I read 25 books in 2020. I made a few changes to my reading process, meant to increase retention and stimulate new ideas.
First, I have started to use Readwise. Once you give it access to your Kindle, Readwise will send you a daily selection of your personal Kindle highlights. It’s a joy to revise quotes from books read years ago. Often, I read an interesting highlight and open up the book in the Kindle app to read a few pages or a chapter. I also love the Readwise app—it allows you to add highlights from print books using your camera. You can also sync Readwise with Instapaper or Feedly, if you use those for reading and highlighting articles.
Second, I have started to synthesize key points I’d like to remember by writing down questions. I then add these questions and answers to Anki, a flashcard application that “makes remembering things easy”. Anki uses spaced repetition, a technique to determine when a certain flashcard should be resurfaced to maximize recall. This setup was inspired by Michael Nielsen’s article Augmenting Long-Term Memory.
Third, I have started to post short reviews of books to Goodreads. This was prompted by a conversation with a close friend, who simply sent me a link to his Goodreads account when I asked him about his favorite books. This allowed me to see all books he’d read, including his ratings. Check out my Goodreads to see what I’ve been reading.
On to my top reads of the year.
Leadership in Turbulent Times
This was one of my favorite books of the year. Doris Kearns Goodwin chronicles the ascent to power of four US Presidents—Abraham Lincoln, Theodore Roosevelt, Francis Delano Roosevelt (FDR), and Lyndon Johnson. It was fascinating to learn about the types of leadership these men displayed and to reflect which resonated. I liked Lincoln’s use of stories and parables. FDR’s aspirational leadership also resonated—setting forth a big, bold idea and then letting others solve it. For those interested in US history not ready to read four separate biographies, I highly recommend this book.
The Secret of Our Success
Recommended in Matt Clifford’s splendid newsletter, this is a far-reaching book about humans. In it, Joseph Henrich, a professor of human evolutionary biology at Harvard, makes the case that what sets humans apart is our propensity for cultural learning. In contrast to other species, most of what we learn to survive is not encoded in our genes—it is learnt by studying other individuals once we’re born. Stitching together decades of field research, this book is full of fascinating facts, such as why orcas have menopause; how blue and green eyes developed as the result of an agriculture revolution; and how a tribe of aboriginals was able to find a watering hole hundreds of miles away by singing an ancient song. If you loved Harari’s Sapiens, this is a must read.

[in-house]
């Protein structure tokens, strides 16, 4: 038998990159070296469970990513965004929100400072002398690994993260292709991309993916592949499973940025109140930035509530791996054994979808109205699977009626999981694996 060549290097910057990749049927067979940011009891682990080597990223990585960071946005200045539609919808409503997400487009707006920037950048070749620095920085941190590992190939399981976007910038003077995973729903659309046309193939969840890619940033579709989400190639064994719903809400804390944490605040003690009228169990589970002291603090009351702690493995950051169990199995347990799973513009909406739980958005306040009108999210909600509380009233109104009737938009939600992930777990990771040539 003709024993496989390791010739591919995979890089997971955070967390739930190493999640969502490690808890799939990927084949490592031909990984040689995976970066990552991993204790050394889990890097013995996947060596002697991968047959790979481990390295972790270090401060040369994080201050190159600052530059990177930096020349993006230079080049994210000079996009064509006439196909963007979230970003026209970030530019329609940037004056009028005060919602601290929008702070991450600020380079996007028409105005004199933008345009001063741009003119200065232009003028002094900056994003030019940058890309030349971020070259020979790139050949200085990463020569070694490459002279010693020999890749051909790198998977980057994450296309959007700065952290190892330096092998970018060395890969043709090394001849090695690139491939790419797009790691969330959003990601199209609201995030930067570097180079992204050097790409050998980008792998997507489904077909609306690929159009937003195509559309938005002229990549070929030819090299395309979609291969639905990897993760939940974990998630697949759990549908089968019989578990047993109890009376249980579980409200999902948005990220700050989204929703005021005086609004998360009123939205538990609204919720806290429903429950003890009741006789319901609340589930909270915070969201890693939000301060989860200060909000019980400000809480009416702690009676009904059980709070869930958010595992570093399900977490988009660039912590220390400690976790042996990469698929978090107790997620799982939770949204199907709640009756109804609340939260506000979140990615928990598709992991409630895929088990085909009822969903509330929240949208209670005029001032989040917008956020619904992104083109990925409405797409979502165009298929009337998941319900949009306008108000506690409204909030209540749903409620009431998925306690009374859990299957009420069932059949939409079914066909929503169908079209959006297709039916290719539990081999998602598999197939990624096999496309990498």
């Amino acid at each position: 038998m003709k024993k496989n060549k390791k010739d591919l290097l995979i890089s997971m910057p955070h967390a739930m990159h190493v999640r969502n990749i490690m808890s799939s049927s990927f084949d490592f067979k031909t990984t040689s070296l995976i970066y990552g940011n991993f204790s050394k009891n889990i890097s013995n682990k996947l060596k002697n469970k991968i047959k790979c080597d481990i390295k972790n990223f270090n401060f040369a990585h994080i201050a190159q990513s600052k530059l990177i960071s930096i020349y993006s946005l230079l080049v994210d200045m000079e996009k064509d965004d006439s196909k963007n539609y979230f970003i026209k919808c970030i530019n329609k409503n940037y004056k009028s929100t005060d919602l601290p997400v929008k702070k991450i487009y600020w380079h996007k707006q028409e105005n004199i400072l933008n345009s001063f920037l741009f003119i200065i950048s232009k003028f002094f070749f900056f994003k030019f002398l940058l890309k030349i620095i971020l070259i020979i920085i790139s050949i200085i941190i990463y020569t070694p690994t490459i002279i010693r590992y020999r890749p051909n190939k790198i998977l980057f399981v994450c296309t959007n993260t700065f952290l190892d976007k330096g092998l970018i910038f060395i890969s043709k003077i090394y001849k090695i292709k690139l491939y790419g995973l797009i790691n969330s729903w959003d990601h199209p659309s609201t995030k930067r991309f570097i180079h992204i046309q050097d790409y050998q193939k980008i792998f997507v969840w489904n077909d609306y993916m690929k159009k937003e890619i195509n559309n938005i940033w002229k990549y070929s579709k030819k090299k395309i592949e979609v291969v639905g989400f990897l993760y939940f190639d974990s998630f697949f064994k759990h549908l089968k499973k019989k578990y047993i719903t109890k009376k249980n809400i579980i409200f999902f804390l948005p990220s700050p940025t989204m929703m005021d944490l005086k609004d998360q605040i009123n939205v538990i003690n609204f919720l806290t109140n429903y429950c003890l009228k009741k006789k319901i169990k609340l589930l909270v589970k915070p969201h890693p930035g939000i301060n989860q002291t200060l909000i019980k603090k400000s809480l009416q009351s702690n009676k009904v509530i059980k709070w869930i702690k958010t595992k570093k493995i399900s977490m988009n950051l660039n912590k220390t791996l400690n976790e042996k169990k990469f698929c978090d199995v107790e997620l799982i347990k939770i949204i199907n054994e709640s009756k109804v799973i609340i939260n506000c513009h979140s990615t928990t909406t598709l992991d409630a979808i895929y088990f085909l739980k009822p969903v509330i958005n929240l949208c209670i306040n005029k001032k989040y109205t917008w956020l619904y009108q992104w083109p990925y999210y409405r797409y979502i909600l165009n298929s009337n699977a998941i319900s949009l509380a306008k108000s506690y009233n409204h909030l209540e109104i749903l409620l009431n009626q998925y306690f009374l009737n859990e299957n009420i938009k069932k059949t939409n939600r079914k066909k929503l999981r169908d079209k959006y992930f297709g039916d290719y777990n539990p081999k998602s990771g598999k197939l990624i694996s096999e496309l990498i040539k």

After reading Good Strategy, Bad Strategy by Richard Rumelt, I was hungry for more. Reed Hastings, Netflix’s CEO, writes in the foreword that this is the only strategy book he takes seriously. In the book, Helmer identifies seven forces that can provide a company with a strategic position. These range from well-known forces—such as economies of scale—to lesser-known forces—such as counter-positioning. Helmer illustrates each power through examples from his career as an investor, using anecdotes about companies like Intel, Kodak, Vanguard, Tiffany’s, and Toyota. I often try to apply Helmer’s 7 forces framework.
Recommended by an old friend, this book by Don Miller is about intimacy and vulnerability. Miller tells the story of how he learned to build true relationships. It’s a deeply resonating personal tale about what it takes to be vulnerable. In one especially powerful chapter, Miller explains that often our professional identity is shaped by early childhood experiences. One person notices something that we are good at and expresses their appreciation. Since we desperately want to feel seen, that early appreciation leads us to excel in the activity, turning it into part of our identity.
A Pullitzer Prize winner, The Overstory is all about trees. The book starts with seven separate stories that are woven together over the course of the book into a single quest about halting deforestation and logging. The book is beautifully written. I especially loved the lessons about trees and plants. Reactions to this book by my friends are mixed—some think it’s boring and too slow, others love it. If you’re curious to learn more about trees and enjoy a well-written and long novel, I’d give it a go.
A collection of short science fiction stories written by Chinese-American author Ted Chiang, the stories in this book will certainly blow your mind. If you read and enjoyed Three Body Problem by Cixin Liu (which I also read this year), I’d highly recommend this book. For a more detailed review, see this New Yorker article.
What books have you most enjoyed this year? I’d love to hear from you.